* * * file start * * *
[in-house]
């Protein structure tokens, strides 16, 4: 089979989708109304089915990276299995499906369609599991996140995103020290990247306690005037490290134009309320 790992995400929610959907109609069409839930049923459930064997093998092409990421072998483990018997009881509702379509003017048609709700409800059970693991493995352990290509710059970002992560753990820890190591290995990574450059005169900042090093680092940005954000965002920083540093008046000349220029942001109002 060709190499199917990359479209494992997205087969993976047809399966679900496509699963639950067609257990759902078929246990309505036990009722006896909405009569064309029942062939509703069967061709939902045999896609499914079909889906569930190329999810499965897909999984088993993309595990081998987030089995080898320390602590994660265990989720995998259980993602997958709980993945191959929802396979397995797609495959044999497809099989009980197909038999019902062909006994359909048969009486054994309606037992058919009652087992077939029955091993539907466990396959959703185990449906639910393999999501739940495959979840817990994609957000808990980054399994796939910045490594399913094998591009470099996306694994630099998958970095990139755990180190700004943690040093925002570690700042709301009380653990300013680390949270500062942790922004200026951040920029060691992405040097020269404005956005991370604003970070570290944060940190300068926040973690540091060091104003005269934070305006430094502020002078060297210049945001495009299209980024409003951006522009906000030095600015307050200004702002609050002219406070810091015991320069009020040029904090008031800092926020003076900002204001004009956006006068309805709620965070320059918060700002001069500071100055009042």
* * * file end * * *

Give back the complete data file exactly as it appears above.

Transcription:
[in-house]
């Protein structure tokens, strides 16, 4: 089979989708109304089915990276299995499906369609599991996140995103020290990247306690005037490290134009309320 790992995400929610959907109609069409839930049923459930064997093998092409990421072998483990018997009881509702379509003017048609709700409800059970693991493995352990290509710059970002992560753990820890190591290995990574450059005169900042090093680092940005954000965002920083540093008046000349220029942001109002 060709190499199917990359479209494992997205087969993976047809399966679900496509699963639950067609257990759902078929246990309505036990009722006896909405009569064309029942062939509703069967061709939902045999896609499914079909889906569930190329999810499965897909999984088993993309595990081998987030089995080898320390602590994660265990989720995998259980993602997958709980993945191959929802396979397995797609495959044999497809099989009980197909038999019902062909006994359909048969009486054994309606037992058919009652087992077939029955091993539907466990396959959703185990449906639910393999999501739940495959979840817990994609957000808990980054399994796939910045490594399913094998591009470099996306694994630099998958970095990139755990180190700004943690040093925002570690700042709301009380653990300013680390949270500062942790922004200026951040920029060691992405040097020269404005956005991370604003970070570290944060940190300068926040973690540091060091104003005269934070305006430094502020002078060297210049945001495009299209980024409003951006522009906000030095600015307050200004702002609050002219406070810091015991320069009020040029904090008031800092926020003076900002204001004009956006006068309805709620965070320059918060700002001069500071100055009042």